So, it’s almost September. Hands up if you spent most of the summer break daydreaming about leaving your job and embarking on something completely different?
If your hand went straight up almost automatically, rest assured it won’t be the only one. Around half of UK employees dream about changing their career completely, according to a recent CIPD survey. But the great news is that if you “just fell into” your career, then stayed in it for far longer than you should have, it’s easier than ever before to carve out a path towards something better.
I know. Easy to say, but so very much harder to do, isn’t it?
I’ve been in exactly this position myself, as a seriously disillusioned HR Manager who knew I had to change something, I just didn’t know what. Now firmly ensconced in my new life as a professional writer, I will maintain that mid-life career
(So much, in fact, that if I ever had the money I would start a recruitment agency dedicated to mid-life career changers. After all, wouldn’t it make sense for companies to take advantage of all the renewed energy, vigour and valuable life experience that comes with beginning a second career?)
Second careers can be harder to begin, mainly due to practicality and confidence. If you’ve got a family, you probably won’t want to risk their comfort and stability on a career gamble.
Not to mention the fact that you’ve got to start all over again – and how can you, anyway, when you have a CV that’s peppered with the same job title, or the same company, for years? What could you possibly offer a new career, and how can you possibly make it attractive enough for anyone to consider you over someone with the right qualifications or more experience?
These few questions alone are enough to stop even the most eager would-be career changer dead in their tracks. This is hardly surprising, since all of them are very real, with serious implications.
So my first piece of advice is probably the most important: stop overthinking!
Get ready for uncertainty
To begin a new career successfully, you’re going to need a new mindset. Preferably, one that can accept (if not quite embrace) uncertainty.
Don’t think of career change as “all or nothing”
The good news is that to a certain extent, even uncertainty can be managed! The best way to achieve this is by staying in control of the things that matter. If you’re worried about money, for example, there’s nothing to stop you from laying career change foundations while you’re still in your current job. Starting small is still starting, after all – and who knows where that start will lead?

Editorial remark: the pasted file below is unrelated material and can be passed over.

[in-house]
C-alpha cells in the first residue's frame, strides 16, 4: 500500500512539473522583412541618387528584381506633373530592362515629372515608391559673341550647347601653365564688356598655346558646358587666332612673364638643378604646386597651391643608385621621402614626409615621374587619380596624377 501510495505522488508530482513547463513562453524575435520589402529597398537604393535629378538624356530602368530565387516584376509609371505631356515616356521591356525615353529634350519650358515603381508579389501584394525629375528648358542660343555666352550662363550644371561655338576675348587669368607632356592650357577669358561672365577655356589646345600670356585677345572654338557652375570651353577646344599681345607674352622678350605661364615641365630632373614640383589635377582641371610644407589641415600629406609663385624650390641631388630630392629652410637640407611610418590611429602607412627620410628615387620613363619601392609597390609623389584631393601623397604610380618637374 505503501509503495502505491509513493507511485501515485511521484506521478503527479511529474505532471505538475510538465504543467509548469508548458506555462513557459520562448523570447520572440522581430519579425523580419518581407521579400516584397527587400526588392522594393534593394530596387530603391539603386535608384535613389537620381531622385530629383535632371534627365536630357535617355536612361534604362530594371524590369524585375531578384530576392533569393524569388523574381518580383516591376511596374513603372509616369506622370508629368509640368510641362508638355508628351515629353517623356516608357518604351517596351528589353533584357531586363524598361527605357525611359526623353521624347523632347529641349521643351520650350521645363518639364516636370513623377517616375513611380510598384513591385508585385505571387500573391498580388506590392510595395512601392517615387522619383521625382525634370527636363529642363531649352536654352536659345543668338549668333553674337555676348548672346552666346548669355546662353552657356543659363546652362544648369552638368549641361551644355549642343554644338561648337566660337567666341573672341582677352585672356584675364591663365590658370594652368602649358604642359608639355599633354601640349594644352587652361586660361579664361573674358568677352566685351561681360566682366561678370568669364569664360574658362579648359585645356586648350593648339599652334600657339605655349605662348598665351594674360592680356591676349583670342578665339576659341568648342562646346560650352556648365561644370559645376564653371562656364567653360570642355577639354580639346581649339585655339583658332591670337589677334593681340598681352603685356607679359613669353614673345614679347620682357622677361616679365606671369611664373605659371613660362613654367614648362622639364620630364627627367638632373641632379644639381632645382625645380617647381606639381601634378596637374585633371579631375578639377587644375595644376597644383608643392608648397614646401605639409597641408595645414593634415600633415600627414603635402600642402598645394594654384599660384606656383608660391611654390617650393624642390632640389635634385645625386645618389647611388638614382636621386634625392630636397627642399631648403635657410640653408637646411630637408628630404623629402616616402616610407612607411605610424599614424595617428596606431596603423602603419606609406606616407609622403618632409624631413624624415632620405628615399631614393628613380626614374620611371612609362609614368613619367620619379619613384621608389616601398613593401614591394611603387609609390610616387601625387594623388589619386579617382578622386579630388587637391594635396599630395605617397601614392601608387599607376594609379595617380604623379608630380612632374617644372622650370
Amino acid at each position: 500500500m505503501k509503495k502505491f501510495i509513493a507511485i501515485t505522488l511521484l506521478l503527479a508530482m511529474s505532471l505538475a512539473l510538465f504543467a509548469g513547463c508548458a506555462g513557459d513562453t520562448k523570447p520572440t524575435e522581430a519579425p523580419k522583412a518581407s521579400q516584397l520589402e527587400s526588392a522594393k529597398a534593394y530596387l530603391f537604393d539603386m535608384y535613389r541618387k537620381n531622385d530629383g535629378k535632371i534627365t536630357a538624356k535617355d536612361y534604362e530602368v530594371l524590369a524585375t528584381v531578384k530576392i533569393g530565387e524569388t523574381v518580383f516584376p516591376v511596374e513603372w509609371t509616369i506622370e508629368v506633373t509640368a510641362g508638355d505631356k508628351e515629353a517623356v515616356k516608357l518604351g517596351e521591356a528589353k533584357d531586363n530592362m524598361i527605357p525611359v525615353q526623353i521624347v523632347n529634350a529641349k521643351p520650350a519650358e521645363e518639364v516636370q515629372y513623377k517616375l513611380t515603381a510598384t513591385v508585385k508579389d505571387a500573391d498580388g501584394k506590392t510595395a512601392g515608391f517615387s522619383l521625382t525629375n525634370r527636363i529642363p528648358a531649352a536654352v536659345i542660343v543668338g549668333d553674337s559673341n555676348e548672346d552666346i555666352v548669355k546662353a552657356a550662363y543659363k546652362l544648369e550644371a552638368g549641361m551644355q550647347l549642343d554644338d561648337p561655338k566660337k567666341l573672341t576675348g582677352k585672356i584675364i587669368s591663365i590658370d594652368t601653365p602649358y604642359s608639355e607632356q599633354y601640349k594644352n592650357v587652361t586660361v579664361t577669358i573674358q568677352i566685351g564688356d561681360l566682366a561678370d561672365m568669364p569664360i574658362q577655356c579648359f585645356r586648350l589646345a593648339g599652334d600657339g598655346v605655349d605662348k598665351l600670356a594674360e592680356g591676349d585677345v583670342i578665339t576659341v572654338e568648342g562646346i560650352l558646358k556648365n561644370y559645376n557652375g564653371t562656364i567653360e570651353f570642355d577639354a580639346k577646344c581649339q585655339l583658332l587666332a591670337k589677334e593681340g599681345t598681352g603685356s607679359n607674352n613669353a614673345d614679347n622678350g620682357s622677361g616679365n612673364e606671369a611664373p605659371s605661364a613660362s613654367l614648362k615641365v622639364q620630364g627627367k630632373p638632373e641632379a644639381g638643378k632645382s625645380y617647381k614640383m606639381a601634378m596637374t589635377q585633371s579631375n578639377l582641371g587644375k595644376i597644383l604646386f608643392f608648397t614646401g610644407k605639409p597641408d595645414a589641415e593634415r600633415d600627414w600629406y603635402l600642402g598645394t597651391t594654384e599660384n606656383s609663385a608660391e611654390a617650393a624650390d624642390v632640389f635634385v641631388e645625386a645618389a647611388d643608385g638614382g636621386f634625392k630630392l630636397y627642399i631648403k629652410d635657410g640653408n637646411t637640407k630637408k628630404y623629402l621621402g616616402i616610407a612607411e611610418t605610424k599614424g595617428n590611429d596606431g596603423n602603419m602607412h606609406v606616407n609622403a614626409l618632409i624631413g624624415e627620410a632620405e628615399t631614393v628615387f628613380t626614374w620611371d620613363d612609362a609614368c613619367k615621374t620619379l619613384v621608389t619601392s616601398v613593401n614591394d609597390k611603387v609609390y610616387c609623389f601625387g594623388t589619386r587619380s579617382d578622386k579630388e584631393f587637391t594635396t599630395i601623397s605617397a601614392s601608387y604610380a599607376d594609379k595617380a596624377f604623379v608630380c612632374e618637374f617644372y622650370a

Reach out, Four Tops-style
The thing that drastically moved my own career change along was something I had previously shied away from. Contacting people, and asking them for help.
You probably know a lot of people. I’m not just talking about friends, but casual acquaintances, friends-of-friends, family members, people you chat to occasionally at the gym…I could go on.
Do any of them do something you’d like to do? If not, do they do something more interesting than you, or could they know someone else who does something you’d like to do?
Find out by asking! Then, why not arrange the odd coffee meeting with the people who interest you the most? What have you got to lose?
Write a ‘career change’ CV
Nothing will build your confidence more than reminding yourself of everything you’re good at. So get writing.
Forgetting what you actually do for a living and what your job description says you should be good at, what are the skills you’re most proud of? (For example, you could be an IT Manager who’s great at resolving non-technical arguments!)
Write them down, and then use them to create a skills-based CV. One that focuses on what you’re actually good at and
Even if you don’t actually want to use your new CV just yet, the process of thinking outside of your job description should help you kick-start a few new ideas, this season and beyond!
If you’re searching for something new, good luck! And if you’re looking for any extra written help, just get in touch.